Airbus Helicopters has successfully tested an electric flight-control system aboard its H130-based FlightLab demonstrator, a key step towards development of the human-machine interface for its CityAirbus NextGen air taxi prototype.

For the trials, the airframer replaced the light-single helicopter’s three conventional control interfaces – the collective and cyclic levers, and foot pedals – with a single “piloting stick” capable of control movement in all three axes.

FlighLab controls-c-Airbus Helicopters

Source: Airbus Helicopters

Single stick replaces conventional trio of controls

Using the single stick, the pilot is able to perform all the necessary manoeuvres, including take-offs and landings, says the airframer.

Airbus Helicopters says the single-stick control architecture takes up less space and offers improved visibility to the pilot. It is also combined with “a revised human-machine interface” using “simple displays” which provide “a selection of information specifically tailored” for electric vertical take-off and landing (eVTOL) aircraft.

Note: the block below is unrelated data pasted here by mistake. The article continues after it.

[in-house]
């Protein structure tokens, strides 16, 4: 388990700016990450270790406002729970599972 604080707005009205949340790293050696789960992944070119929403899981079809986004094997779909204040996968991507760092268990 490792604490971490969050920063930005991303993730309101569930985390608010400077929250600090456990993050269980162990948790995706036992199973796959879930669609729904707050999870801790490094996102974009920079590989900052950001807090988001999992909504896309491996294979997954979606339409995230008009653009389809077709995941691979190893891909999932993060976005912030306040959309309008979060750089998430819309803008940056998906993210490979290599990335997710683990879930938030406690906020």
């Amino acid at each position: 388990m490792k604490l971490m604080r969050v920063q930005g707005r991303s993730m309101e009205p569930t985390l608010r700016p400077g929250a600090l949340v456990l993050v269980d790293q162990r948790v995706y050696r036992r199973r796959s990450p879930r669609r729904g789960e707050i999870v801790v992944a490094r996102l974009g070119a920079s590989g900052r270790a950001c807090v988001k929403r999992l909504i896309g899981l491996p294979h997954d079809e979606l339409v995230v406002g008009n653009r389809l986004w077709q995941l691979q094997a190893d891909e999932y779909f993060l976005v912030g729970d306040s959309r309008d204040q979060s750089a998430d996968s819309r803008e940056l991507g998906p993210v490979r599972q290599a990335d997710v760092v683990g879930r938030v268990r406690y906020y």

“From the start, we designed this system considering every certification parameter in mind as it will be a big step forward in validating the design of our urban air mobility eVTOL, CityAirbus NextGen,” says Tomasz Krysinski, head of research and innovation at Airbus Helicopters.

“The advantage of an electric flight-control system is enormous, especially when it comes to reducing pilot workload and ultimately enhancing mission safety.”

Airbus Helicopters will now work on finalising the details of the new flight-control system before the FlightLab is adapted for tests under the Airbus UpNext Vertex programme, which will add autonomous control features to the helicopter, including the ability to perform automated take-offs and landings.